There was a world, displaced from its axis by repeated tragedies of its own making, as the inhabitants attempt to grasp the credit for it's own creating.
An entire macrocosm misaligned by
embezzling clutches and throning lusts.
Who's history is marked by a needless taking,
and just in case, a pious faking
to appease a possible divinity
as either a patsy or a machine. There was a world, decomposing in it's own folly. Spinning itself dizzy flailing after impervious redemption. And inside that world there was a
people displaced from its milk and
honey by a ruling superpower. As the globalising tar of Rome spread to paint the Empire one
culture, this people had been waiting. Listening in silence for the reason of their plight, Waiting for the sword of a
rallying leader to severe their shackles, and the throats of the
chain-bearers, alike. Waiting with the same attitude that inspired the
silence, a misunderstanding of what it
is to be chosen. For the planned restitution
exceeds one people. They…
'Two others also, who were criminals, were led away to be put to death with him.'
Calendar's rhythm thuds. The kick drum rattles your rib cage As collective memories and communal routines Plume like dust from that undulating skin. .....You must wrap gifts in superfluous paper, .....That's tradition. .....Yet repeating acts to underline thankfulness, .....That's superstition. Calendar's rhythm thuds And we bellow through that dust cloud, Clearing our throats and averting our eyes. THUD For the drum announces the sales THUD The rhythm is the anthem of vacation gifts. So discard the old and ugly, To find the beauty, To spend and to own.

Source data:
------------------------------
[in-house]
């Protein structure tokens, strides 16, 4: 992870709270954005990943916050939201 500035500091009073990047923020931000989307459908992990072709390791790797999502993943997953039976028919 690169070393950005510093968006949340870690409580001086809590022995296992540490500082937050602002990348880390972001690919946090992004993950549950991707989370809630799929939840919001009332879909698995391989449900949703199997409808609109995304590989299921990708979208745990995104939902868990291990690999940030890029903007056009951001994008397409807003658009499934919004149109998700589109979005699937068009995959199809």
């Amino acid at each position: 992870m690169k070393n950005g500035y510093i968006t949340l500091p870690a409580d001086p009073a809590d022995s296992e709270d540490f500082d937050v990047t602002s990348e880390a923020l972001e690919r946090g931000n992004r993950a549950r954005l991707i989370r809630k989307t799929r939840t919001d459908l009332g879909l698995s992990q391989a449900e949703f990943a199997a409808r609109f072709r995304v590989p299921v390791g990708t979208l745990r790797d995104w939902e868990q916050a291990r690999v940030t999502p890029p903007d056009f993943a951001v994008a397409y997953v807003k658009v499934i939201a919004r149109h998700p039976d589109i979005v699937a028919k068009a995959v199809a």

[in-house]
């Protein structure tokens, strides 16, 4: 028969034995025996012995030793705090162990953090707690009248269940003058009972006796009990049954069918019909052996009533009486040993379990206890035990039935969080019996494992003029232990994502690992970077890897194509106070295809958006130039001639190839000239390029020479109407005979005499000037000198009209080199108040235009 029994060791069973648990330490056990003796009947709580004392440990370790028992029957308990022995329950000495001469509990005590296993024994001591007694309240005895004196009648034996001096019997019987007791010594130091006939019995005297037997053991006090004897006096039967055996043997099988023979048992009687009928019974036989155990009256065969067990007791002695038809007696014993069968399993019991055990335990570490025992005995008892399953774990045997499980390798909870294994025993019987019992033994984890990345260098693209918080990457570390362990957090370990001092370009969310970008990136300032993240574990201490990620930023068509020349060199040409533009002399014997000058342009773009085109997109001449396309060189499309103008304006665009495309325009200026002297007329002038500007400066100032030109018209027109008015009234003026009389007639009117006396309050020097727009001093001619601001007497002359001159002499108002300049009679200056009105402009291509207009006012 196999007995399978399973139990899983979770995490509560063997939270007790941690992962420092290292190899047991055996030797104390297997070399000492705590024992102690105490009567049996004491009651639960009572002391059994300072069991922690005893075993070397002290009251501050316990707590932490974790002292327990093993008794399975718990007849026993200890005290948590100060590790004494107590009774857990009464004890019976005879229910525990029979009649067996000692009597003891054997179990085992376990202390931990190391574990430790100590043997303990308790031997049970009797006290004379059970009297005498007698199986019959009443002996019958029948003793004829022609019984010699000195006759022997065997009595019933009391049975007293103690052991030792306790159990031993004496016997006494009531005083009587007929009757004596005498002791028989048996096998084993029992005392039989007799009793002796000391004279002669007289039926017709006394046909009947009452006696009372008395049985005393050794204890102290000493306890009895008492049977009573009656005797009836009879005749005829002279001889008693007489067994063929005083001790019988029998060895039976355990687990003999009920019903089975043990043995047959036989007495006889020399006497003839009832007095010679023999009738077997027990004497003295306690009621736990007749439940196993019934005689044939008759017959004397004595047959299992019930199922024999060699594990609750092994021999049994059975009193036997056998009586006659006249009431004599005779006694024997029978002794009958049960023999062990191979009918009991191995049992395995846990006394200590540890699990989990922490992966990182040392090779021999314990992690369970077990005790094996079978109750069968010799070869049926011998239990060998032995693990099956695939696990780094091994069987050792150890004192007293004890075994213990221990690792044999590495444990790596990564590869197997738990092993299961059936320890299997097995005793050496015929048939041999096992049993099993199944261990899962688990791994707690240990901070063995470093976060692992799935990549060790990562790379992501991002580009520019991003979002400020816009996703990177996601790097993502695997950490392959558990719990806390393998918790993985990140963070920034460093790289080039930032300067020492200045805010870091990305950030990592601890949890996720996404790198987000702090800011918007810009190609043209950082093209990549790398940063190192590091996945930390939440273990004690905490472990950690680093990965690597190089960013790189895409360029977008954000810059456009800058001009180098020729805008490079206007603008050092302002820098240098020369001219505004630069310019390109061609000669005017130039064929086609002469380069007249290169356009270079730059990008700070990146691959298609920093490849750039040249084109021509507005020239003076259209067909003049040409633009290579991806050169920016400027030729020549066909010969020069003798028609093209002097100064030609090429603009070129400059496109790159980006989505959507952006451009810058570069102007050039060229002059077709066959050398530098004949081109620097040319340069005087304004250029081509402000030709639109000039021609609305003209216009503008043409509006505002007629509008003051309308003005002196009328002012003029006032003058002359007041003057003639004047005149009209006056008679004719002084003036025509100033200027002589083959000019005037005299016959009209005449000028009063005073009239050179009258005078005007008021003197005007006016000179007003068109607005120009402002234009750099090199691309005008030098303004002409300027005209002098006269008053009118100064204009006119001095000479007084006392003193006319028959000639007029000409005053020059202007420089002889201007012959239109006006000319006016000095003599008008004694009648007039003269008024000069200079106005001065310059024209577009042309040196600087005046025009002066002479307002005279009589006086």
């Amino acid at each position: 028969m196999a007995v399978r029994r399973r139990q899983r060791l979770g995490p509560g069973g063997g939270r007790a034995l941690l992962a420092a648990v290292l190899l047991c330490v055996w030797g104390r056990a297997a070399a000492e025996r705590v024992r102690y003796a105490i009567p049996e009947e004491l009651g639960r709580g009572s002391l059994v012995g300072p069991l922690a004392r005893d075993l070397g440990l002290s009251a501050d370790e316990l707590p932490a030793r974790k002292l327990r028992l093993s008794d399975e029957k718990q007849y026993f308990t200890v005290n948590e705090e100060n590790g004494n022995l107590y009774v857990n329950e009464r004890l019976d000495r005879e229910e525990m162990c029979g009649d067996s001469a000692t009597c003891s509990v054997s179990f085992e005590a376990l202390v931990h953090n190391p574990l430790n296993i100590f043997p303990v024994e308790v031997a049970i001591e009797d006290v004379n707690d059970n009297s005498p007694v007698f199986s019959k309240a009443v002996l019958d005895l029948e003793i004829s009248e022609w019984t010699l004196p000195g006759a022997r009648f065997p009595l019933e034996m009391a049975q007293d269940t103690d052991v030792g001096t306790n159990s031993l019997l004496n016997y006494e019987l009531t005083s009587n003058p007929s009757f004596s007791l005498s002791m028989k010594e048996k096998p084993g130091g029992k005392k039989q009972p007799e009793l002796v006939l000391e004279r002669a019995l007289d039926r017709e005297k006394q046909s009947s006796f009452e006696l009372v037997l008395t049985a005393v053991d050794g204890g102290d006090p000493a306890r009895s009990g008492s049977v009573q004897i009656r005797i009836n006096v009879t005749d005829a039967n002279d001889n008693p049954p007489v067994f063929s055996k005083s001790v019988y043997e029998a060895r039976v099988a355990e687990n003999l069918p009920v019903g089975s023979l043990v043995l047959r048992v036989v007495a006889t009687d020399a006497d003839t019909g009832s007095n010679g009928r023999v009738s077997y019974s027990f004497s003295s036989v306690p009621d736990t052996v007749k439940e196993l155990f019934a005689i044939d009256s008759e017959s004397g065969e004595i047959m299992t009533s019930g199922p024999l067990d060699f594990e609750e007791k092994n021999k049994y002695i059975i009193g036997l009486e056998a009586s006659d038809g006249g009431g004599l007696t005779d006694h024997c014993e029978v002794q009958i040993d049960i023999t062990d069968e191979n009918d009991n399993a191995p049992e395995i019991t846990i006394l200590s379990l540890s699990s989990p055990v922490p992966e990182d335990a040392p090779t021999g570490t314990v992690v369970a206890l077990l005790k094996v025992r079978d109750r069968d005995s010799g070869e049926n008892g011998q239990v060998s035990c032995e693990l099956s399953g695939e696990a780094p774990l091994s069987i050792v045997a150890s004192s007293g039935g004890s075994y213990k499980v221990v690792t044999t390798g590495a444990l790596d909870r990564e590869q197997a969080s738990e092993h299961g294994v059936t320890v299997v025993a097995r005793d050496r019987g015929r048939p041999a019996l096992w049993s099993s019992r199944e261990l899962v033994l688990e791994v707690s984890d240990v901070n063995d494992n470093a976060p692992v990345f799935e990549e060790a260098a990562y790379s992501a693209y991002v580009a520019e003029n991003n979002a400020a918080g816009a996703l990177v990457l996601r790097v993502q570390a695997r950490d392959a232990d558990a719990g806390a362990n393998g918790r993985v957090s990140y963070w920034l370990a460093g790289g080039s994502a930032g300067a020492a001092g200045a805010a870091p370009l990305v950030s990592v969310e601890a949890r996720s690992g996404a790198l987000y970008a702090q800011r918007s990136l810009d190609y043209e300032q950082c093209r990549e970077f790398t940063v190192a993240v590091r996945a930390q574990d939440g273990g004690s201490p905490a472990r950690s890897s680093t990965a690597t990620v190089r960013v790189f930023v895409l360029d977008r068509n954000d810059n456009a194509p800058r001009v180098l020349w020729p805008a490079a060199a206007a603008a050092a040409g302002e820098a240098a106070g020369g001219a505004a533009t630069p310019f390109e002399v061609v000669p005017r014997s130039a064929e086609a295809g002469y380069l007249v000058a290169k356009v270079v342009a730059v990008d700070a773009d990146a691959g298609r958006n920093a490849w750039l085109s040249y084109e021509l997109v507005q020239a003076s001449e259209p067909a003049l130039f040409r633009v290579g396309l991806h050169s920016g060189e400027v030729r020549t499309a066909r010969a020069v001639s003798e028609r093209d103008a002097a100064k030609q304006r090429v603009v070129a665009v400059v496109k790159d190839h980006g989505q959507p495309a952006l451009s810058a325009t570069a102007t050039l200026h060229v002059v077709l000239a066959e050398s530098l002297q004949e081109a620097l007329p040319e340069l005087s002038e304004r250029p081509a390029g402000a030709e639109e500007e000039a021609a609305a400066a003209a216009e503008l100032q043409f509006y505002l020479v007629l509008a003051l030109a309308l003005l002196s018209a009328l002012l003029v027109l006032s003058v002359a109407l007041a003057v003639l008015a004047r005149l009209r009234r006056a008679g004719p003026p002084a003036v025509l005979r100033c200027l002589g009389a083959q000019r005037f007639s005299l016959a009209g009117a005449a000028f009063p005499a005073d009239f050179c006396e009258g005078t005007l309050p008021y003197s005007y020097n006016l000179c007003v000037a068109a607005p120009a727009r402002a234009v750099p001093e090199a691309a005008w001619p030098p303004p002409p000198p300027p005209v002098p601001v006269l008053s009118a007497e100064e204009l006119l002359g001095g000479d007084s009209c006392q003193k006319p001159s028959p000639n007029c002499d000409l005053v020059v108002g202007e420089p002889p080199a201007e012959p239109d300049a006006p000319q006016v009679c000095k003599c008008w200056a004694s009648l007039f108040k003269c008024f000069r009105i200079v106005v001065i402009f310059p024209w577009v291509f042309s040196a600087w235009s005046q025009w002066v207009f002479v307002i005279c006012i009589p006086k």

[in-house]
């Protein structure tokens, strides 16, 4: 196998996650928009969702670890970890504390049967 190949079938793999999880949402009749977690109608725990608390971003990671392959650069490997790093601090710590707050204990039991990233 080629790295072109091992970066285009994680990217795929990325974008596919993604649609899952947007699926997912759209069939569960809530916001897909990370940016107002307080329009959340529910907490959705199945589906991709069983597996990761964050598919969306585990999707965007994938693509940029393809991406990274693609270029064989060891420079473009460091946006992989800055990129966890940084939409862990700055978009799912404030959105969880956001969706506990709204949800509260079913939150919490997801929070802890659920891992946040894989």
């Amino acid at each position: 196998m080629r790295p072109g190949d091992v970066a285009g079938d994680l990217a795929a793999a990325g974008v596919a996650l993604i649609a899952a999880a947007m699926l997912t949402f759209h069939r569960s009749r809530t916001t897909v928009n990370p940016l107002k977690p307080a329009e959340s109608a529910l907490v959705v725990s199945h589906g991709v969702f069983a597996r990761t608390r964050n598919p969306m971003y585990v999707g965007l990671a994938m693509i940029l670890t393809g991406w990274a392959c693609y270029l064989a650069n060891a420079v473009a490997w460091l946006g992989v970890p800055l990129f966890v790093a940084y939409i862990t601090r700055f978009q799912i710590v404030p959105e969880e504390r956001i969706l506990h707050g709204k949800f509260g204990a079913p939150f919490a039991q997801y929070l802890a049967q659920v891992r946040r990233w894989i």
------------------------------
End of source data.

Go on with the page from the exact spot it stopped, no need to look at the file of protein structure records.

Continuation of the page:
'They came to the place that is calledThe Skull' Excited skin bristles. Chill shivers the spine in want For purpose and ergonomics dim in contrast To the lights, and the efficacious movement of the crowd. .....So much spectacle, .....All these plate glass doors, .....Are diamond pimples covering the .....Universal symbol of death. Excited skin bri…
by the displaced I
will work tirelessly To
renounce my citizenship. My
silhouette in this system Is
cast by the shadow of my ego, The
me that belongs was made for death And I
will no longer conform to its will.
With everything that happened in 2016, the question of national identity and citizenship is a hot topic. This poem is named after the book by Stanley Hauerwas and William H. Willimon which discusses the nature of the church and its relationships to the cultures it exists within. Christians are not supposed to be citizens belonging to the cultures of this world, but Resident Aliens, living uncomfortably within yet with our identity firmly planted in the life, death and resurrection of Jesus. At a time when the world has more displaced people than ever on record, most of us in our comfortable western lives, will be encountering 'aliens' on a regular basis. Let this new year be an opportunity to extend grace to those who do not fit into our nation's cultural mores…